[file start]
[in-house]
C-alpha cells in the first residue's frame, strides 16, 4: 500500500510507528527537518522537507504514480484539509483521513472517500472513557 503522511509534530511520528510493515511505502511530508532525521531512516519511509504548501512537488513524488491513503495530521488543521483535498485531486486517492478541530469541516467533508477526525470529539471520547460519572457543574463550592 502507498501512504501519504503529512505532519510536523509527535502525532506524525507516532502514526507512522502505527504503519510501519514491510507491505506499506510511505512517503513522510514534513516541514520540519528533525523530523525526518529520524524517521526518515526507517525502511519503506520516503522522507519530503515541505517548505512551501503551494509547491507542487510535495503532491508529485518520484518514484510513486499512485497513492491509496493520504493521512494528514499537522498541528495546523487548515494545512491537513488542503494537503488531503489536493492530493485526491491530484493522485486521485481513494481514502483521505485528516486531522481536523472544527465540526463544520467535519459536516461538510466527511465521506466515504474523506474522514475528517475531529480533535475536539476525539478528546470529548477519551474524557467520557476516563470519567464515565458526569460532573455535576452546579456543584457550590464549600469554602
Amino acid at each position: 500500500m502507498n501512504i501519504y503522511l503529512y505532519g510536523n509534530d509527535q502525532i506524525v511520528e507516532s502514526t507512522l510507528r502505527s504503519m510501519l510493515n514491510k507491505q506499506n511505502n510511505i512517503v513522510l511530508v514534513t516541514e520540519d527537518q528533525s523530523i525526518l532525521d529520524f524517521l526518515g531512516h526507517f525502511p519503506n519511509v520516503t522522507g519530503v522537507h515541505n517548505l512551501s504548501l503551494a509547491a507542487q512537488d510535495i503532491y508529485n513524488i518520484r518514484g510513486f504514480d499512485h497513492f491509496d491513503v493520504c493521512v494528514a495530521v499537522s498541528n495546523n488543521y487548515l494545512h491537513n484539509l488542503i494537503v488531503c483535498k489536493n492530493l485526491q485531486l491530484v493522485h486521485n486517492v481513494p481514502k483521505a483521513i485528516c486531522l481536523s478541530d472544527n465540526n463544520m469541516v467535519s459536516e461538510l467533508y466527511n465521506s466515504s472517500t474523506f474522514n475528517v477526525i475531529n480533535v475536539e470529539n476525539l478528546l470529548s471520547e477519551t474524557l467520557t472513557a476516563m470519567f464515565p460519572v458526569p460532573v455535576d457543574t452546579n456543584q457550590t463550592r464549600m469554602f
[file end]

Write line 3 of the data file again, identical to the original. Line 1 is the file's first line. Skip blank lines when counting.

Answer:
Amino acid at each position: 500500500m502507498n501512504i501519504y503522511l503529512y505532519g510536523n509534530d509527535q502525532i506524525v511520528e507516532s502514526t507512522l510507528r502505527s504503519m510501519l510493515n514491510k507491505q506499506n511505502n510511505i512517503v513522510l511530508v514534513t516541514e520540519d527537518q528533525s523530523i525526518l532525521d529520524f524517521l526518515g531512516h526507517f525502511p519503506n519511509v520516503t522522507g519530503v522537507h515541505n517548505l512551501s504548501l503551494a509547491a507542487q512537488d510535495i503532491y508529485n513524488i518520484r518514484g510513486f504514480d499512485h497513492f491509496d491513503v493520504c493521512v494528514a495530521v499537522s498541528n495546523n488543521y487548515l494545512h491537513n484539509l488542503i494537503v488531503c483535498k489536493n492530493l485526491q485531486l491530484v493522485h486521485n486517492v481513494p481514502k483521505a483521513i485528516c486531522l481536523s478541530d472544527n465540526n463544520m469541516v467535519s459536516e461538510l467533508y466527511n465521506s466515504s472517500t474523506f474522514n475528517v477526525i475531529n480533535v475536539e470529539n476525539l478528546l470529548s471520547e477519551t474524557l467520557t472513557a476516563m470519567f464515565p460519572v458526569p460532573v455535576d457543574t452546579n456543584q457550590t463550592r464549600m469554602f